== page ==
Archive | March 21, 2014

Don’t do SDN, don’t get SDN – do “networking outcomes defined by software”.

Don’t do SDN. Quite simply there is nothing to be done as such. If the current industry hype is compelling you to “do SDN” or “get SDN” you may find you already have it (or a version of it). If you are a user of server virtualisation solutions with hypervisors and virtual switches you are already leveraging networking elements defined and delivered by software (but elements the MUST still drive hardware). To extend the discussion further if your organisation uses carrier based services (delivered by one of the major telecoms companies) you are already using network services like MPLS and VPLS that massively leverage elements defined in software to deliver the networking outcome you need (many call this network function virtualisation but this is somewhat semantic).

Therefore are you missing anything now or are you already a customer of the next big thing but were blissfully unaware? Enter that horrible response “Yes and Yes”, modern enterprise customers have embraced software defined networking ideals for quite a while however equally the software defined storyboard has been somewhat invisible to all but those learned technologists employed to design, build and support the platforms in question.

But now those more recent networking elements defined in software and grouped together under the SDN banner, paint a totally different picture even if many of the legacy network infrastructure elements are retained. The brave new defined world of SDN is all about open standards (preventing vendor lock in), accelerated innovation (by using open source ideals), potential for cost reduction (due to the hardware abstraction or any network hardware vendor ideology), true network agility (massively reducing time to market of applications and new business services) and most compelling of all, application awareness (to ensure applications control the network not vice versa).

It means that striving to “do SDN” makes little sense unless you are clear on the business outcome aligned aspects that are essential to realise.  With that in mind the “big tip” is to understand the SDN or network virtualisation elements that can deliver tangible value against a realistic operational plan. This must be the primary action for now, not an unchecked move to a new platform based on a features biased evaluation.

To that end now is the time to evaluate how ready your current networking platform (and security footprint) that underpins your business is to deliver the speed, agility and dynamism your business requires. And maybe is not a valid response. By understanding and leveraging the most viable elements of traditional networking approaches, interfaced with validated software defined and network virtualisation outcomes, the best of both worlds has the potential to deliver the best in the world outcome for your organisation.  The new dawn of the software defined IT enterprise will potentially be your best dawn ever……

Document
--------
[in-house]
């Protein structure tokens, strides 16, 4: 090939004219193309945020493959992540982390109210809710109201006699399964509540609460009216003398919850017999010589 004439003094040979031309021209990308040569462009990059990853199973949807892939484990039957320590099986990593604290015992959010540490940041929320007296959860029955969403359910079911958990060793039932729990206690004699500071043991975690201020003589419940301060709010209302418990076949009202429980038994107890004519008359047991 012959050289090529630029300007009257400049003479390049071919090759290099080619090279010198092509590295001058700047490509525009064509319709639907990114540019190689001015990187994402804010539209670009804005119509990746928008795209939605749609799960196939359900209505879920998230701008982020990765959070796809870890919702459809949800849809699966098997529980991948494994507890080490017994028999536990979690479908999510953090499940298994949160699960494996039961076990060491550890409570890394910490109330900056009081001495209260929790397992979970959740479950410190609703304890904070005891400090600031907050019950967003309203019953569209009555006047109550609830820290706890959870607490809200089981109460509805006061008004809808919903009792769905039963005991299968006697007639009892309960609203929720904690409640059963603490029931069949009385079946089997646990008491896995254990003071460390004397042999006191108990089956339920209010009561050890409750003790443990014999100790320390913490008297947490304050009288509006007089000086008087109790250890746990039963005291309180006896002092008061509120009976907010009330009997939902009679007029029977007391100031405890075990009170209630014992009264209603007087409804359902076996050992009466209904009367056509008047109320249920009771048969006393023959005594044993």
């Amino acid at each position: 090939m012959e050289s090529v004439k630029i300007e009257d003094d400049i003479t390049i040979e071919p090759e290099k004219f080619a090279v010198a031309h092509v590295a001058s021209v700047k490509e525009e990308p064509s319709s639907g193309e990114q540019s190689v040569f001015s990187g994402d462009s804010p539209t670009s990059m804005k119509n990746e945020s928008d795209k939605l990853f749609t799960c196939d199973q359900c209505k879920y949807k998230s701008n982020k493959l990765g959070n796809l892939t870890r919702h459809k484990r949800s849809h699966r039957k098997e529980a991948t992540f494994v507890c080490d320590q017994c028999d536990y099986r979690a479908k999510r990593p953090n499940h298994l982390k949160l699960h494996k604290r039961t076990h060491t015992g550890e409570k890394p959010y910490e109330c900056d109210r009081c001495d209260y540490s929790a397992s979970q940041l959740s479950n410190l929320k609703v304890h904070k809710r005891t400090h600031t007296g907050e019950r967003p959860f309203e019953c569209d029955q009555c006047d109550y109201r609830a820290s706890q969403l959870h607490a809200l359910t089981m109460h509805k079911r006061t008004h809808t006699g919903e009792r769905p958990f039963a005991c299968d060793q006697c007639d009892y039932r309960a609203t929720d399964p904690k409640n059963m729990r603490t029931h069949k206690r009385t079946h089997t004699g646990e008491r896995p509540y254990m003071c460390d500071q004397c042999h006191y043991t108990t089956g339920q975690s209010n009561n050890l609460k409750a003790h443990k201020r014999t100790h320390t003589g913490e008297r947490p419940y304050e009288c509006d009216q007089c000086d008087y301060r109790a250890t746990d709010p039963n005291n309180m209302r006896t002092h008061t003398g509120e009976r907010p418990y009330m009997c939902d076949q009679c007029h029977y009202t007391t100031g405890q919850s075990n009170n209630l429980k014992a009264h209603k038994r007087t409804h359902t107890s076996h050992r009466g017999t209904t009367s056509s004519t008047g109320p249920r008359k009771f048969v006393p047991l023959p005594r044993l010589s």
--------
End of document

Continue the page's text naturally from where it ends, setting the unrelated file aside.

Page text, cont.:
Big claims maybe – try me !

Until next time

Colin W

Twitter @colinwccuk

The first update from our new Associates

Welcome to the first blog written by Computacenter’s 2014 intake of new associates. The success of previous programmes has allowed this year’s intake to be bigger than ever, including a new programme for Service Manager Associates.

“We were fortunate enough to receive an insight into the company
from high profile employees such as Neil Muller”

Computacenter provided the 14 of us with a jam packed induction during our first three weeks. The information we received during this time will be invaluable during our 18 month programme. During the induction, we were fortunate enough to receive an insight into the company from high profile individuals such as Neil Muller (UK Managing Director) and Clare Parry-Jones (Director of Business Enablement) as well as a number of Sector Directors. We also benefitted from a number of 101 (introductory guide) presentations including an introduction to hardware and software. This came as a huge relief to me, because I started the programme with zero technical knowledge, and although we were told this was not an issue, it was reassuring that this level of knowledge was catered for!

On behalf of the 2014 Associate Programme, I would like to take this time to thank all of those who took the time to present to us; as well as to Sue Harris and Adriana Mills who organised such a smoothly run and informative induction.

“With having fun being the main emphasis”

The next stage of the programme was one that we were all very much looking forward to; getting stuck into our rotations. I, along with three other Sales Associates, began my journey through the programme with a month in Partner Management. The objective of this programme was to network with all members of Partner Management, with having fun being the main emphasis; we certainly did this! The team could not have been any more welcoming and were happy to get us involved with events and vendor meetings, which we all found informative and enjoyable. Thank you to all of those in Partner Management!

“The feedback that we received from the day will be vital to us”

All of the associates were fortunate to get the opportunity to attend a presentation skills training day during our second month. The feedback that we received on the day was vital to us, as throughout the programme we are required to present to a number of senior people, up to and including Mike Norris. This is just one of the ways that we are being assessed during the programme, so good presentation skills are something that all of the associates want to master early on!

I hope you have enjoyed reading the first blog brought to you by the 2014 Associates. Please tune back in next month to hear from one of our Line of Business Sales Associates, Ben Parry.

Charlotte
Sales Associate